Wednesday, June 11, 2008

Muppets Changing the World - Part 3

Sesame Street is on a global mission led by CEO Gary Knell. The program has always had some international distribution (a Mexican version, Plaza Sésamo premiered in 1972), but Knell has spread those shaggy puppet teachers into more than 120 countries and sees more on the horizon. “There are 150 million pre-school kids in India. It would be the fourth largest country in the world—made up entirely of five year olds,” he says, savoring the prospects. The opportunity is huge, but the mission is serious, according to Knell. “We take our model using research, content, and plot lines that deal with literacy, girls education, tolerance and respect, HIV/AIDS, global health and other issues.”

Knell is an inveterate globe-trotter himself, constantly on the move setting up partnerships with educators and production companies around the world. He got a good grounding for that early in his career, when he served as Managing Director of Manager Media International, a print and multimedia business based in Bangkok, Hong Kong, and Singapore.

Of course, his conversations today are with a different group of movers and shakers than the advertisers in Asia Times. When I visited his office recently, I noticed a framed handwritten note from Gerry Adams, President of Sinn Fein and spokesman for the Provisional Irish Republican Army. It says “PS: Thanks for the Cookie Monster!” The Workshop is working right now in another hotspot, Kosovo.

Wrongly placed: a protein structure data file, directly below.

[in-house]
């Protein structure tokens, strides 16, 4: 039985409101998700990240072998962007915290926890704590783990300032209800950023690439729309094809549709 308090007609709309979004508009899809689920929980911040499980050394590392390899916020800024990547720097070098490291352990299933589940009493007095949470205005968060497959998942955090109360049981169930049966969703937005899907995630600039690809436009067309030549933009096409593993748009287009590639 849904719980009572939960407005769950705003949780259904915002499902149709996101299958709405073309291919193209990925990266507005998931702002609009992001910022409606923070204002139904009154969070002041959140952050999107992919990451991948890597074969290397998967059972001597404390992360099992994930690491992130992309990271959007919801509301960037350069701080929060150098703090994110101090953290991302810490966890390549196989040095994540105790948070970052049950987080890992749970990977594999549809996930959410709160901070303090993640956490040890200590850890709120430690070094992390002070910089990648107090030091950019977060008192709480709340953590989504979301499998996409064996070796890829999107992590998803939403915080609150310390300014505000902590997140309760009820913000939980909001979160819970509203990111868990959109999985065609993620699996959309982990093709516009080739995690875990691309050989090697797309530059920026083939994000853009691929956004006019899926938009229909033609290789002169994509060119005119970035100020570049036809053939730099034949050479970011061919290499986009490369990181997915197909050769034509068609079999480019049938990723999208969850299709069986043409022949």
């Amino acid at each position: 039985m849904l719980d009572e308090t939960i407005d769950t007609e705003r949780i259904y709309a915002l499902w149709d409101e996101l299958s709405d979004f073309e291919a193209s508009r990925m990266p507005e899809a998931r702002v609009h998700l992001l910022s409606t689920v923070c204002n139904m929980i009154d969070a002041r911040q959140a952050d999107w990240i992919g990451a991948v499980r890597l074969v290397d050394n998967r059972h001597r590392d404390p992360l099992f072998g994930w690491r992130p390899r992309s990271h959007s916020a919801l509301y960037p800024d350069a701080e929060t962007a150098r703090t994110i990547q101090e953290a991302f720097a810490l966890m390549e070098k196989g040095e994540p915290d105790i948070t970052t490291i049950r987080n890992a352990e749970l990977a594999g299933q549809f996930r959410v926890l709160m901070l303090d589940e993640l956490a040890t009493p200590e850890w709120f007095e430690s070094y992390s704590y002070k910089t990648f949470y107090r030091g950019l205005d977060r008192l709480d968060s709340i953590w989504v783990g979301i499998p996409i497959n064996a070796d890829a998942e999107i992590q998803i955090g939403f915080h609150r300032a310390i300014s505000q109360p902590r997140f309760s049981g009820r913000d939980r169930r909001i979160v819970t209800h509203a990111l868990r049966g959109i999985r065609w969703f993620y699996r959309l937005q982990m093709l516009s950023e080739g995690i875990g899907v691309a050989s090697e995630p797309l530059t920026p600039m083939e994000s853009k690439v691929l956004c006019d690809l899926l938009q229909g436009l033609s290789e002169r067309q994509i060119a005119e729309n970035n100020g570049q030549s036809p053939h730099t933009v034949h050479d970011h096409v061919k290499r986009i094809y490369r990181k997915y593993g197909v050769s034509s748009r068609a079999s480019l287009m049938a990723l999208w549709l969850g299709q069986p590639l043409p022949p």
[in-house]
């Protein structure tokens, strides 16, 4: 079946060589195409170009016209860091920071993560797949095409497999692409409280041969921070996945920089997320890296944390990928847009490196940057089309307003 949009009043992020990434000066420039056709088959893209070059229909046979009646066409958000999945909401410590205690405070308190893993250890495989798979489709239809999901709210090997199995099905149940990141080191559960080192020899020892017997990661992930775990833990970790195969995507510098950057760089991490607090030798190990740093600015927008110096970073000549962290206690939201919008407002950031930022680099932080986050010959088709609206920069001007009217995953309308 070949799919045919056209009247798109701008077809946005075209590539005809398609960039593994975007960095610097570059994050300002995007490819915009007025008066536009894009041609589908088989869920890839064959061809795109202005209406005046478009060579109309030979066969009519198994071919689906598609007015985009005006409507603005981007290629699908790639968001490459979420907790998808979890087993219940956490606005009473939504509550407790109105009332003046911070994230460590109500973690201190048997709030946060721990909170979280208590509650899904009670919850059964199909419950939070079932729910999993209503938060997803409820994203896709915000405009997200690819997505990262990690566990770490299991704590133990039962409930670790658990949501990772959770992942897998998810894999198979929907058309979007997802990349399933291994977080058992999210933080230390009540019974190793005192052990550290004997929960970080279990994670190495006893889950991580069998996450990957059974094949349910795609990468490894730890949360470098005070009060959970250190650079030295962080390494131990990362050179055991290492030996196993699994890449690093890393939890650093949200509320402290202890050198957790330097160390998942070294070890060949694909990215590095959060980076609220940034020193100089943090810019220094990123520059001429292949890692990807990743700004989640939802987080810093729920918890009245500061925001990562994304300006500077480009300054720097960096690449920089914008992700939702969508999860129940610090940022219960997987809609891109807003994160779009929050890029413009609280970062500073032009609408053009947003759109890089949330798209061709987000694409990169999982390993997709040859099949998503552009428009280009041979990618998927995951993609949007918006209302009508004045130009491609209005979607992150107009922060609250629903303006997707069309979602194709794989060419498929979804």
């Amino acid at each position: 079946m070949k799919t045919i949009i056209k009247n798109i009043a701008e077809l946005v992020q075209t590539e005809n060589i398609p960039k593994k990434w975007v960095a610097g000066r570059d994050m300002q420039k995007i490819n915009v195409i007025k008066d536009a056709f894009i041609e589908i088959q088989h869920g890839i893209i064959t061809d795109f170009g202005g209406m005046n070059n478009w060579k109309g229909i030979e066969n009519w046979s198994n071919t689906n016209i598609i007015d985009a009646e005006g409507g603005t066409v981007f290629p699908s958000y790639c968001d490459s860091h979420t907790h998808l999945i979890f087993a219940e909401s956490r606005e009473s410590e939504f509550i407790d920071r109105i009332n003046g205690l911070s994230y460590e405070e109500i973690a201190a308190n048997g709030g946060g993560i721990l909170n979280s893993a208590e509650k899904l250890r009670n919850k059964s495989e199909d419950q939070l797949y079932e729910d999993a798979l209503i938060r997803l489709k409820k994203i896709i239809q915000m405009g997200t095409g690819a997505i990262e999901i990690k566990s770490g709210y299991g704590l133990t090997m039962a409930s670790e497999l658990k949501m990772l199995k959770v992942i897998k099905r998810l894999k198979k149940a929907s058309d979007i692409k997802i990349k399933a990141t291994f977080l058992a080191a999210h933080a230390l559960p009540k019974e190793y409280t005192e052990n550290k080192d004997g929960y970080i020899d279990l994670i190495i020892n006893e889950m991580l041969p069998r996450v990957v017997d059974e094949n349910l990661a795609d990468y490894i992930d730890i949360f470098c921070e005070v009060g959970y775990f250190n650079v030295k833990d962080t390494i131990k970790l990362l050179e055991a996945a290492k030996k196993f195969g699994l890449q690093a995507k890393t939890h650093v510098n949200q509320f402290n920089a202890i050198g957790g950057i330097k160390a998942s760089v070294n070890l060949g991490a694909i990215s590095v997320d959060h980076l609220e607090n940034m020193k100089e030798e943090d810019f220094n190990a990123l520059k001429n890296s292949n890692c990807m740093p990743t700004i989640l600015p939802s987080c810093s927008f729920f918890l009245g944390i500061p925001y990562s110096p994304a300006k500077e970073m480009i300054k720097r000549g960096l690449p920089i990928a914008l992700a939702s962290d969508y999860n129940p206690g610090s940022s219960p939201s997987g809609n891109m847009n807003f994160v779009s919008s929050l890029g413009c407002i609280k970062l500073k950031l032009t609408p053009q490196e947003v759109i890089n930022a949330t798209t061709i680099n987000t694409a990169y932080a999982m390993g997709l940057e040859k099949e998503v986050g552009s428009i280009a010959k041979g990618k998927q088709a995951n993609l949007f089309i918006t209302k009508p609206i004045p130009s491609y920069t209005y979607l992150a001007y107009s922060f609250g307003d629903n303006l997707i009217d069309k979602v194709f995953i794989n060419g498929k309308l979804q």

Sesame Street reaches about 8 million kids a week on TV in the U.S. and 70 million kids around the globe, according to Knell. “But there are 700,000,000 kids under 9 around the world with access to TV, so we’ve still got plenty of room to grow.”

It all melds together to make Sesame Street a significant influence on children everywhere. As founder Joan Ganz Cooney points out, “The domestic show is affected by work we’re doing abroad, just as the American versions affect the international versions. Sesame Street wants to make children aware of the world they live in, that it is bigger than where they live in the U.S.” Watch Sesame Street these days and you’re as likely to see Elmo wearing an Egyptian galabya and drinking mint tea as chomping on chocolate chip wafers with his blue googley-eyed friend, Cookie Monster.

Knell isn’t afraid to encourage his staff to take on unpleasant current issues, either, especially when they affect the lives of children. He’s very proud of the 400,000 Sesame Street DVD’s he got Wal-Mart to pay for to help families of U.S. soldiers serving overseas. The program helps them deal with issues of deployment, re-deployment, and homecoming, sometimes by fathers in wheelchairs.

Dave Donelson, author of Heart of Diamonds

1 comment:

Beth Fehlbaum, Author said...

Thanks, Dave, for spreading the word about Sesame Street's good work.
Beth Fehlbaum, author
Courage in Patience, a story of hope for those who have endured abuse
Chapter 1 is online!